This process allows you to verify the namespace for sidecar injector on Kubernetes.

  1. Deploy an app in the Kubernetes cluster, take sleep app as an example. Run the command below.

    kubectl run sleep -n mynamespace --generator=run-pod/v1 --image tutum/curl --serviceaccount default --command /bin/sleep infinity
  2. Run the following command to verify injection.

    kubectl get pods -n mynamespace -o 'go-template={{range .items}}{{.metadata.name}}{{"\n"}}{{range $key,$value := .metadata.annotations}}* {{$key}}: {{$value}}{{"\n"}}{{end}}{{"\n"}}{{end}}'

    The output should be similar to:

    sleep
    * com.cloudbees.sidecar-injector/status: injected
  3. Run the command below to delete the sleep pod.

    kubectl delete pod sleep -n mynamespace

    You have verified the namespace for sidecar injector on Kubernetes.

Applying the certificate bundle

After you have completed the setup for sidecar injector, you can use your custom CA across your cluster.

To apply the new certificate bundle:

  1. Use CJOC_RUL/restart to restart the operations center and the pod.

  2. Restart any running managed controllers.

When you schedule new build agents, the certificate bundle is automatically applied and permits connection to remote endpoints using your certificates.

Advanced configuration for sidecar injector on Kubernetes

Disabling injection on a specific pod

To disable implicit injection for a specific pod, annotate it with com.cloudbees.sidecar-injector/inject: no.

Making injection explicit

By default, injection is implicit and applies to all pods created in the labeled namespace(s). However, you can alternately enable injection on only the pod(s) that explicitly require it.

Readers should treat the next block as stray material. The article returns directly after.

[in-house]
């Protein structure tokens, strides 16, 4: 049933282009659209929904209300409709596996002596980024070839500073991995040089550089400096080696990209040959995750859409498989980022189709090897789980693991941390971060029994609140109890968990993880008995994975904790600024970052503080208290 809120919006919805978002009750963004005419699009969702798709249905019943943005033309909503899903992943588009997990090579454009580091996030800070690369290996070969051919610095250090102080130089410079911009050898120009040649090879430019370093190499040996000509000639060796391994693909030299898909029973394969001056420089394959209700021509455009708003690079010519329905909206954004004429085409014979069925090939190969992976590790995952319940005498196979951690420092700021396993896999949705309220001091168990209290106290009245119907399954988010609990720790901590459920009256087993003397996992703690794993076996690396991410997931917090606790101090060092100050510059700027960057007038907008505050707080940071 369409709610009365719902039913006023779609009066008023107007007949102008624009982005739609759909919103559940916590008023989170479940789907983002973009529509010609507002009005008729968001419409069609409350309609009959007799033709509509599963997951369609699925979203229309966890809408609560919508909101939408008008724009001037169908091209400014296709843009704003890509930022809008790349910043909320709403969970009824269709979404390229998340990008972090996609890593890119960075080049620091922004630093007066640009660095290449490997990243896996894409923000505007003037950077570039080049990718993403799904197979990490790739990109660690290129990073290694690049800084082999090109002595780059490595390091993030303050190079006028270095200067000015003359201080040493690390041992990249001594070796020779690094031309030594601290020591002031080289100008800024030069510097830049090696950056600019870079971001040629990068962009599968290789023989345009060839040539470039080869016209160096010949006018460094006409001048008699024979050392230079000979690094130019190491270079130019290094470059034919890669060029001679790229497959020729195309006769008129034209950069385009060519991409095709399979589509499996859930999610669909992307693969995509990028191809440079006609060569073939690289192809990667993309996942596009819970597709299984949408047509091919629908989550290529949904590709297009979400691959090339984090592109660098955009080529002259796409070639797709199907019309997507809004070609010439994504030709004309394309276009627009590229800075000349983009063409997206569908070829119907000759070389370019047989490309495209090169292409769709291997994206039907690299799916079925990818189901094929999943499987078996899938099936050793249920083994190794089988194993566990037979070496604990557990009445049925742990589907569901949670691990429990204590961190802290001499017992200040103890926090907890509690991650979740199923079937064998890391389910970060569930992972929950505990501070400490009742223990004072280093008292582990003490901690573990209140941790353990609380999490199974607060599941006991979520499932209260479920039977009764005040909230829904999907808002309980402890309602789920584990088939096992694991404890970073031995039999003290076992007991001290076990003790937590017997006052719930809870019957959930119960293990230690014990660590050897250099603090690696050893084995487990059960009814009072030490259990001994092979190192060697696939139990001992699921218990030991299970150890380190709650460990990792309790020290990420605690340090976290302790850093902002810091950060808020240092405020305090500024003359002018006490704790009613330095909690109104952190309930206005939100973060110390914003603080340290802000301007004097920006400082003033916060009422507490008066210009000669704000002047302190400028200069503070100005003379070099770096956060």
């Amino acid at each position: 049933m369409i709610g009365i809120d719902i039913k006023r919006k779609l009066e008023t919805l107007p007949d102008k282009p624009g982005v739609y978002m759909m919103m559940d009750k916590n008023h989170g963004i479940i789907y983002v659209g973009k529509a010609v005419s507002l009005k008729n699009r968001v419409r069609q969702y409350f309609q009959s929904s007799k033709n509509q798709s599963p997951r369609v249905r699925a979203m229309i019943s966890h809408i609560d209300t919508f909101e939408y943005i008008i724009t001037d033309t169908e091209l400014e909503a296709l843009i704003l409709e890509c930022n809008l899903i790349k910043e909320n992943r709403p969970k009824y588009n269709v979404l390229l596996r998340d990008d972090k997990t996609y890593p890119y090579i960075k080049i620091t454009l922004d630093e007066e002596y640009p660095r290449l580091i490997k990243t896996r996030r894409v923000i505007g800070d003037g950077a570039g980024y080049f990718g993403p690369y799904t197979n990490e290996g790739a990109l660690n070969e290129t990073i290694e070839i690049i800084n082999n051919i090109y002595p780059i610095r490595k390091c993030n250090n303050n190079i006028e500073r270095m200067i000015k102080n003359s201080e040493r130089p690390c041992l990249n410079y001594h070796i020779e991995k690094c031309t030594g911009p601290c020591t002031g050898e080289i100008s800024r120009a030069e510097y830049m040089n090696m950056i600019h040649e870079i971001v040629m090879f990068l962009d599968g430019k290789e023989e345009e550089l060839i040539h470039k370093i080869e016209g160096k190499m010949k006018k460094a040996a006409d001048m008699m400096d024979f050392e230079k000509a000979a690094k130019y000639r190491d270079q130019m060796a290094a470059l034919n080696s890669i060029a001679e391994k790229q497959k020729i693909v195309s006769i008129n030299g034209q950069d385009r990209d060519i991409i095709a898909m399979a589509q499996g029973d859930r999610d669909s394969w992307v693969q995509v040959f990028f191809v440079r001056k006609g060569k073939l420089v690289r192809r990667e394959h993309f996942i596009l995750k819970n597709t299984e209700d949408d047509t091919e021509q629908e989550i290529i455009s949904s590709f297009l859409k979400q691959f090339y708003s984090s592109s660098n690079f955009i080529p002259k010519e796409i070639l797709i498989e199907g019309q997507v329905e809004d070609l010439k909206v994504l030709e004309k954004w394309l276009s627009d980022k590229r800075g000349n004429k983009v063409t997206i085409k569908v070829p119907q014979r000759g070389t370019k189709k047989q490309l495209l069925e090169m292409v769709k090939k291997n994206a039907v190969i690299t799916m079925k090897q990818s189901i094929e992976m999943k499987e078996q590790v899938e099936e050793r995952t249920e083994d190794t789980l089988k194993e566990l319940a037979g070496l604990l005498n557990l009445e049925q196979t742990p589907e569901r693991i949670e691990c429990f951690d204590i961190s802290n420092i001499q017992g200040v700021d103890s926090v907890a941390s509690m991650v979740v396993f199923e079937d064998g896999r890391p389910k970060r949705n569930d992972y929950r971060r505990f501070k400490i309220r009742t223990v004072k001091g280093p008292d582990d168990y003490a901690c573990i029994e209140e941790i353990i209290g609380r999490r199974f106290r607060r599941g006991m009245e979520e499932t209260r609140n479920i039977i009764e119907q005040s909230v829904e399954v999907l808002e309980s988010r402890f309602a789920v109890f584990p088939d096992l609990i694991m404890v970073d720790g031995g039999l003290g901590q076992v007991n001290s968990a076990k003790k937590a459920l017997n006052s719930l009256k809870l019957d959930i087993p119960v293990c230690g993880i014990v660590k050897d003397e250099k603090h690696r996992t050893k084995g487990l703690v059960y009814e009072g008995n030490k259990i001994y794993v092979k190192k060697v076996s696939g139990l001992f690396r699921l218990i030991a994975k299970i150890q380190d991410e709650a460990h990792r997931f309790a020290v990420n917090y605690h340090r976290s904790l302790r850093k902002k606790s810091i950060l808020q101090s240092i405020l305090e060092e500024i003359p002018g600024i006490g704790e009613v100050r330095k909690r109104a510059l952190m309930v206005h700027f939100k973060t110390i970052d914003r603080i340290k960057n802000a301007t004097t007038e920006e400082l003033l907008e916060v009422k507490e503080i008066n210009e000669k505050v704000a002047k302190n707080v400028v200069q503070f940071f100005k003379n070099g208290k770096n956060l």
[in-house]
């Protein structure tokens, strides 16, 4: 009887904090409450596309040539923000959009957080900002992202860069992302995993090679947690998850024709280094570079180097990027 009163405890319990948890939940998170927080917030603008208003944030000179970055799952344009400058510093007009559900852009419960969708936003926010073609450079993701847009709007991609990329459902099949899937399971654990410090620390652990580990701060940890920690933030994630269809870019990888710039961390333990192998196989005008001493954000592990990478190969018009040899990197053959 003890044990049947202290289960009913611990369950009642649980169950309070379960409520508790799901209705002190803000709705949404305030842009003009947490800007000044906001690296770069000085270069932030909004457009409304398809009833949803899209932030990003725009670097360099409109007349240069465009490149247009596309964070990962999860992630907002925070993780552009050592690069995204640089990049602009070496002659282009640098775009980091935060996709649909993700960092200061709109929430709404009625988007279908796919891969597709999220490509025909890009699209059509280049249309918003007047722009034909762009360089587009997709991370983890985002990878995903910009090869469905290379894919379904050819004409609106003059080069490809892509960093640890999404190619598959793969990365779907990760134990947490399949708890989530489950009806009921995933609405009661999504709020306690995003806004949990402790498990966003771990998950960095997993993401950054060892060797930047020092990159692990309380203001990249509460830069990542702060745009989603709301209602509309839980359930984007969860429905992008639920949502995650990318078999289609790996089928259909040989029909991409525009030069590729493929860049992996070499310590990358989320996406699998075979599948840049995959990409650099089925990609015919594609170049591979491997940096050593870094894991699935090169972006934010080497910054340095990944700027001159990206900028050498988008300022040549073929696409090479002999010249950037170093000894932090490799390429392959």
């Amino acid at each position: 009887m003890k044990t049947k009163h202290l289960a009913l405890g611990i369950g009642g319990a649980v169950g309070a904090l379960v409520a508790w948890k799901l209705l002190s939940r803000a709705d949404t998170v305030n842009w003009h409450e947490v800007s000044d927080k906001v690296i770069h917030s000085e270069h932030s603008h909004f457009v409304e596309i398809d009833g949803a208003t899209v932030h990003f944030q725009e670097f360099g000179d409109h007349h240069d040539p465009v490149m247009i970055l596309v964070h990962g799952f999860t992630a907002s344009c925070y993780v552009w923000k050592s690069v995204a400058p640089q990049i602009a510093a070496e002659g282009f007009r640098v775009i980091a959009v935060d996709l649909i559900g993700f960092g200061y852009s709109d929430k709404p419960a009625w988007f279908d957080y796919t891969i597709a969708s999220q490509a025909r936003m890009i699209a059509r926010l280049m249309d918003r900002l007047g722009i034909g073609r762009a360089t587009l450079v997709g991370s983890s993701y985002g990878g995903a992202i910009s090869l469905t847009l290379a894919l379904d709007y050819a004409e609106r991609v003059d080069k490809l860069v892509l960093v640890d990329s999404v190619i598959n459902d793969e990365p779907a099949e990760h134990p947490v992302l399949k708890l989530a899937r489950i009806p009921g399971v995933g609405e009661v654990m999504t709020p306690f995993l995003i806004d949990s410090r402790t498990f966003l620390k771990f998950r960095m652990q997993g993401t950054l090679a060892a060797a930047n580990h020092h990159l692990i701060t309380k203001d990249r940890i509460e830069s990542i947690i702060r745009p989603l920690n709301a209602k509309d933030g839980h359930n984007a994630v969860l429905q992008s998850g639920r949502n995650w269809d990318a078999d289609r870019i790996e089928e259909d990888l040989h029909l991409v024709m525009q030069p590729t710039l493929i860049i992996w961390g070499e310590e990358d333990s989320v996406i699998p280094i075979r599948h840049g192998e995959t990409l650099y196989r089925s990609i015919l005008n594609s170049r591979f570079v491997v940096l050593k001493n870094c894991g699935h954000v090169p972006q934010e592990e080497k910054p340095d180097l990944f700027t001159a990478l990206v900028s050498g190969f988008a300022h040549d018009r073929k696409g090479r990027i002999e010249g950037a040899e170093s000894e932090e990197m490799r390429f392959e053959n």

To make injection explicit for a given pod:

  1. Edit the sidecar-injector-webhook-configmap configmap and specify requiresExplicitInjection: true.

  2. To enable injection on a specific pod, annotate the pod with com.cloudbees.sidecar-injector/inject: yes.

Troubleshooting self-signed certificates on Kubernetes

The sleep pod can’t be created

There is an error on pod creation, such as "certificate signed by unknown authority," or the sidecar-injector logs contain the following: http: TLS handshake error from aaa.bbb.ccc.ddd:nnnnn: remote error: tls: bad certificate.

This can happen if the API server TLS certificate differs from the cluster signing certificate. To fix this issue, you must provide the cluster signing certificate as an input to the installation.

Create a values.yaml file as follows. Replace the content with your own certificate.

caBundleCrt: |-
  -----BEGIN CERTIFICATE-----
  MIICyDCCAbCgAwIBAgIBADANBgkqhkiG9w0BAQsFADAVMRMwEQYDVQQDEwprdWJl
  cm5ldGVzMB4XDTE5MDcyOTA3MzQyMloXDTI5MDcyNjA3MzQyMlowFTETMBEGA1UE
  AxMKa3ViZXJuZXRlczCCASIwDQYJKoZIhvcNAQEBBQADggEPADCCAQoCggEBALgQ
  fjIm8iVEpmX3tlcUzuH2BAQGzK0utC6S0hhqnK6zlQ9iGDAwDpAiwGB9VzcJSfK7
  fr3rx4zT9rWfVeot+ARQV/NPxSUpPlGK8WsRleg5wKyUdnE1xKZDly2l2Vpqlr0J
  GnMXb2A0roi685XZo6iQALLfo+rtWQ2y2JLXzGYYCB1sAUX3hM3qbYmIMReBIyMX
  YGUUdaMuWU1YazKy3eJ84Am7l9ZXlMm7infJlAFsM3BCKed9ZxO2KxTvhWv1qbUk
  Bj3GJrL2bJfQi3B6h0piiBDt6YeI3U8yU4EyxtMKQwQXs9T1zHloc6RmVGYYVAEl
  HquW/XIk4ebWTxYND6UCAwEAAaMjMCEwDgYDVR0PAQH/BAQDAgKkMA8GA1UdEwEB
  /wQFMAMBAf8wDQYJKoZIhvcNAQELBQADggEBABsJvnyo14a8FR6y4JGSX1SXSmtS
  uRiWH6qo5Ou+4zIw0LIhDQTtaN44G86BzhvQFdeQzfvyrKXfuYUTOQz/iYPNFsO6
  FOcDg9EcA19n5tSGp8SniyDEe6EhBWa5A9UR2RPEg/8NZRoeZ/2G9SjUqoa/Erxn
  IPlZvNu+gMEK7etysUQ33s4fp+jD6p0pbWKgSQAiDRVHi3Khlhcn7DfM0ncrSQBs
  vgFPSEczjpl8LR6c0pLSdPUHgdK6pDLTYdtdytRNfJAVjAREYL4uSb8I5NKdkgEz
  BLvnDfdDoCeOZoaeLR68jCltNfdzT5/d1v086i7uRepGhQ5w7ehtPuZ+0U8=
  -----END CERTIFICATE-----

Then, run the installation again.

helm delete cloudbees-sidecar-injector
helm install cloudbees-sidecar-injector cloudbees/cloudbees-sidecar-injector --namespace cloudbees-sidecar-injector --values values.yaml

The sleep pod is created but stays in ContainerCreating state

This process allows you to create a sleep pod that is not in the ContainerCreating state.

To create the sleep pod:

  1. Describe the pod by running the following:

    kubectl describe po sleep

    You may get an error like the following:

    Warning  FailedMount  2s (x3 over 3s)  kubelet, docker-desktop  MountVolume.SetUp failed for volume "bundles" : configmap "ca-bundles" not found
  2. If so, verify that you created the certificate bundle mentioned above. Also check that you are working in the expected namespace.

  3. You must create a configmap named ca-bundles in each namespace with which you want to use sidecar injector.

    You have created a sleep pod that is not in the ContainerCreating state.